Courtesy of Jamie Kenney

11 Things Well-Meaning Strangers Need To Stop Doing When It Comes To Other People's Kids

I'll admit that my life is pretty precariously balanced right now. It's not that I need to set plans in stone but, as a mom, I thrive on routine. On Mondays, for example, we go grocery shopping. Still, all the planning in the world doesn't keep me from being tested literally every single week, not by the chore, not by my children, but by well-meaning strangers who consistently manage to throw off our groove. It's not just the grocery store, either: everywhere, sweet people, who only want to help, just need to, well, not. There are so many things well-meaning strangers need to stop when it comes to kids.

People have a lot of feels when it comes to kids and, believe me, I get it. Like, if this entire topic could have a caveat/thesis statement it would be, "I get it." I'm a natural extrovert, I adore children, and I feel like I have a good rapport with most kids I encounter. I know the instincts of well-meaning strangers because, more often than not, they are my instincts, too. However, there are times we must fight our natural inclinations in order to accommodate other people's feelings and plans, because the road to "parent hell" is paved with good intentions from kind strangers.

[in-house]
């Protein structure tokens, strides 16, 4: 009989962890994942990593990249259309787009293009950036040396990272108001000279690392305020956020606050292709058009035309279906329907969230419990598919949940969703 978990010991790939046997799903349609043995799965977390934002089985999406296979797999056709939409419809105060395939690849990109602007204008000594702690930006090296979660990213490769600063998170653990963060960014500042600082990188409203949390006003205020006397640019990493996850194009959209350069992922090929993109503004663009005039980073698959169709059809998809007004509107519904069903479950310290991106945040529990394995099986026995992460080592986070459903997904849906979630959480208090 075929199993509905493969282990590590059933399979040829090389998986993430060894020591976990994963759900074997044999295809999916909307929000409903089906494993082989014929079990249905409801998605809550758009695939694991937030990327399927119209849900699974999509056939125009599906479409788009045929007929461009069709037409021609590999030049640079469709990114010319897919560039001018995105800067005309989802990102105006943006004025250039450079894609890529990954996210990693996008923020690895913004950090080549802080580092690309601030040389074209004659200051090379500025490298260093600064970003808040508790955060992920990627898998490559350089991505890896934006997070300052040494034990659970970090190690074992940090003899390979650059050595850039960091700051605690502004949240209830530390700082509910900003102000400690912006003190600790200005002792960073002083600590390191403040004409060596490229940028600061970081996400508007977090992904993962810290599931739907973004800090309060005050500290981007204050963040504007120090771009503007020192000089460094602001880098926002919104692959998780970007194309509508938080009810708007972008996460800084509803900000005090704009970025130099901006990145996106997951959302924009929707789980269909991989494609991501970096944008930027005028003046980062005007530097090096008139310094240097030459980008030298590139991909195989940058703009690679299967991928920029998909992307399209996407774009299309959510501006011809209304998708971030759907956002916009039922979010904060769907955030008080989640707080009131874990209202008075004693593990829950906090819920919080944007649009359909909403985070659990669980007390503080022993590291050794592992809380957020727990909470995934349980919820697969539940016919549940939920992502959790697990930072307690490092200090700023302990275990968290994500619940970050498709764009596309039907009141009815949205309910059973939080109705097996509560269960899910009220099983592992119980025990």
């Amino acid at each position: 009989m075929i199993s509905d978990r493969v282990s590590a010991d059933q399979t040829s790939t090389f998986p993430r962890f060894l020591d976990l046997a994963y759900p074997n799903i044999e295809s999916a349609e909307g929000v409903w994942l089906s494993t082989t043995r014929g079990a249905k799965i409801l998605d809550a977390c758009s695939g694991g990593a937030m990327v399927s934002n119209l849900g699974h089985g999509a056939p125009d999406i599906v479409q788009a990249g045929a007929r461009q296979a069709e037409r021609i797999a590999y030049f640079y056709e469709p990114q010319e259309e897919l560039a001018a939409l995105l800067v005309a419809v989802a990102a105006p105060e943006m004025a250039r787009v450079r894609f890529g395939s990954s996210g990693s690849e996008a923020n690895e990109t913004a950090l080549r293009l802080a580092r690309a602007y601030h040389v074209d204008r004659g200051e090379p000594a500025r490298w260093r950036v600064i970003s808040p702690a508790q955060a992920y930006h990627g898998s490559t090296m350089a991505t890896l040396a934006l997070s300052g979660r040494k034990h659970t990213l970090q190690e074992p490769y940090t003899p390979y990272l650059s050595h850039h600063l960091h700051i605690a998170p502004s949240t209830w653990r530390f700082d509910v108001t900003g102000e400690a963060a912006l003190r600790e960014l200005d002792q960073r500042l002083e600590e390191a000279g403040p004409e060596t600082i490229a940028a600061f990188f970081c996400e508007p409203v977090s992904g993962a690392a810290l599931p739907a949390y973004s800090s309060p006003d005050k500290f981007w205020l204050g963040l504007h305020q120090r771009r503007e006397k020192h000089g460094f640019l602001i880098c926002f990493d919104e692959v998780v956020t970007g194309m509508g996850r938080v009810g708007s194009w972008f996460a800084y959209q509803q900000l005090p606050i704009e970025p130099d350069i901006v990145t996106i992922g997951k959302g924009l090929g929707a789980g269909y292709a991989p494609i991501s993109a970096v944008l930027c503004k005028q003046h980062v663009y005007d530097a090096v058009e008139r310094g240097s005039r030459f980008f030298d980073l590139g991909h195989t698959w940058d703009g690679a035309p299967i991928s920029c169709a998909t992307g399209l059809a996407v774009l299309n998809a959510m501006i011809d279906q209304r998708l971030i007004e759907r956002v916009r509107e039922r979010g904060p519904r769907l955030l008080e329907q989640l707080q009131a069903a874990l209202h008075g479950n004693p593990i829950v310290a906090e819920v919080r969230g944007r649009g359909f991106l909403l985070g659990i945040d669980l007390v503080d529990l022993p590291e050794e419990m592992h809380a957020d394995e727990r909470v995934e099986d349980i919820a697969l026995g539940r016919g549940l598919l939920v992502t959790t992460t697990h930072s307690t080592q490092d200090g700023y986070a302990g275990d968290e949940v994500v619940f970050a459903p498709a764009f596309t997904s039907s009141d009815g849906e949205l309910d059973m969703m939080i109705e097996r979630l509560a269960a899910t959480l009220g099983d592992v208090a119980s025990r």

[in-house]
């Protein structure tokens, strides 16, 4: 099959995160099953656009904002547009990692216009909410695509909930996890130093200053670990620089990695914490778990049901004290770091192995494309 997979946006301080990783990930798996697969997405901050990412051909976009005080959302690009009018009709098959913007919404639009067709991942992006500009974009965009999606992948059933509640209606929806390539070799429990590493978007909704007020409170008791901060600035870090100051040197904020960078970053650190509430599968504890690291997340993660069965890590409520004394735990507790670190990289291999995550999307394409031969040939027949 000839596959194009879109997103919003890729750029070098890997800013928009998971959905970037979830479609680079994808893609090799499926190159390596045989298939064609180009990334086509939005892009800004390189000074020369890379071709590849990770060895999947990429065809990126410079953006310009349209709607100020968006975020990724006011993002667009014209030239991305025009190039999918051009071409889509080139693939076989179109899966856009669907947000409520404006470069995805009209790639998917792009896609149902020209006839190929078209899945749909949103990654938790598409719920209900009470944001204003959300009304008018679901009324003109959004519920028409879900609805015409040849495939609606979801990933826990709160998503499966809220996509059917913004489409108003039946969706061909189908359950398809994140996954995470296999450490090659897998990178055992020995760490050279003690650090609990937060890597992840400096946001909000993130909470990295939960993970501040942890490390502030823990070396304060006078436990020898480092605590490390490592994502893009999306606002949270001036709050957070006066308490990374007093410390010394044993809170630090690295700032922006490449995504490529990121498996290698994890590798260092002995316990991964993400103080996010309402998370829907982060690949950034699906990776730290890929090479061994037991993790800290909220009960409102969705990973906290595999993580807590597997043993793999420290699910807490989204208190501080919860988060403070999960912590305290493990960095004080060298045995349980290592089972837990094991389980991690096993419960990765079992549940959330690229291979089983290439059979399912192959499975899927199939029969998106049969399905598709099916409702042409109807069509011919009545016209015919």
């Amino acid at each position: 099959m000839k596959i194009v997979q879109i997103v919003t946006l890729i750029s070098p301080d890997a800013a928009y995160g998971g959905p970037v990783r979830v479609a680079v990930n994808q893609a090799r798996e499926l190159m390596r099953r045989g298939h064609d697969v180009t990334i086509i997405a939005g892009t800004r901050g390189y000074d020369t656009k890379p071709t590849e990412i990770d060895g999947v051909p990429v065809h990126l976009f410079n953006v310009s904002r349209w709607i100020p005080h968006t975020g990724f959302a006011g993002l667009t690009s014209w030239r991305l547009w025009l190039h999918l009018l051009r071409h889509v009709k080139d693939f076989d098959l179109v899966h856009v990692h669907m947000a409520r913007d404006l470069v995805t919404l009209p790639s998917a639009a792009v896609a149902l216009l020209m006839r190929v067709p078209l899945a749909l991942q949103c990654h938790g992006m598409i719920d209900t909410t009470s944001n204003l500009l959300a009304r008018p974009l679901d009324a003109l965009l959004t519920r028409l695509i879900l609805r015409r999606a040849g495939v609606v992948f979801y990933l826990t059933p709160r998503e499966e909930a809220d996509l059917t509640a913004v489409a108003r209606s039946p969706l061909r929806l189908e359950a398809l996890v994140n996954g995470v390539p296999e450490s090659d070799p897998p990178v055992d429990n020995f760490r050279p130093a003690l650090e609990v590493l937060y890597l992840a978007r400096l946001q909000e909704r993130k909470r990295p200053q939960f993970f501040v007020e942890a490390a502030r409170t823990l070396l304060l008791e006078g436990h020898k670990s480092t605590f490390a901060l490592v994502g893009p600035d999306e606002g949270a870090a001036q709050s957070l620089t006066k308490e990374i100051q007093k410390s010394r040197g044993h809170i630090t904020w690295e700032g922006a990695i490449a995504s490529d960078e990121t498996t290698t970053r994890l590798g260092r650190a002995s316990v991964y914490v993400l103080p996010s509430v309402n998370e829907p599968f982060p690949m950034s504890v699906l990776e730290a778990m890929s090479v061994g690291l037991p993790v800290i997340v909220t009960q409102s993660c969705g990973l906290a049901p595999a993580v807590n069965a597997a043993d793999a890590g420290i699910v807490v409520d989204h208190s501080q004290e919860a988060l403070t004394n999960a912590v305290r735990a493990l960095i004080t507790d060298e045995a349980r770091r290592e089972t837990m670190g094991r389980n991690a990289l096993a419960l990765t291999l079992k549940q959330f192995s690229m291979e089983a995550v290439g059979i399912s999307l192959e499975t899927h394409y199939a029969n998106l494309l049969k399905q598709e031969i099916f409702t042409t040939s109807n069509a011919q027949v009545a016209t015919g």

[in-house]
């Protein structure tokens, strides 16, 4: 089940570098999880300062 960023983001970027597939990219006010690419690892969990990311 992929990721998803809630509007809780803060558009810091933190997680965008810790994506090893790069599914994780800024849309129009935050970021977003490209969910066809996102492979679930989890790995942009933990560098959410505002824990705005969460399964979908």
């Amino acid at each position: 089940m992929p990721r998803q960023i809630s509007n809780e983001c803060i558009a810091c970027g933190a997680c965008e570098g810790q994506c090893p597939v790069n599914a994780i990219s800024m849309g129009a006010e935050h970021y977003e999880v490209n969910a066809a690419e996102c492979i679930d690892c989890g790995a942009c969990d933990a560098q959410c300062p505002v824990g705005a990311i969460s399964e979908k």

You've probably heard the famous Wendy Mass quote (or more likely, seen it on your favorite social media feed) that states, "Be kind, for everyone you meet is fighting a battle you know nothing about." This goes, like, triple for parents. Balancing a child's wants, needs, triggers, and everything in between is a full-time job in and of itself, without all the other crap one has to deal with as an adult with. You waltzing into my life, stranger, with your own aims and agendas (and even if you think they are compatible with mine) is likely to cause issues and screw up a good chunk of my day (or at least my hour, which can feel like a day in parenting time).

And so, with this in mind please, just, don't do the following. Please.

Give Kids Food Without Asking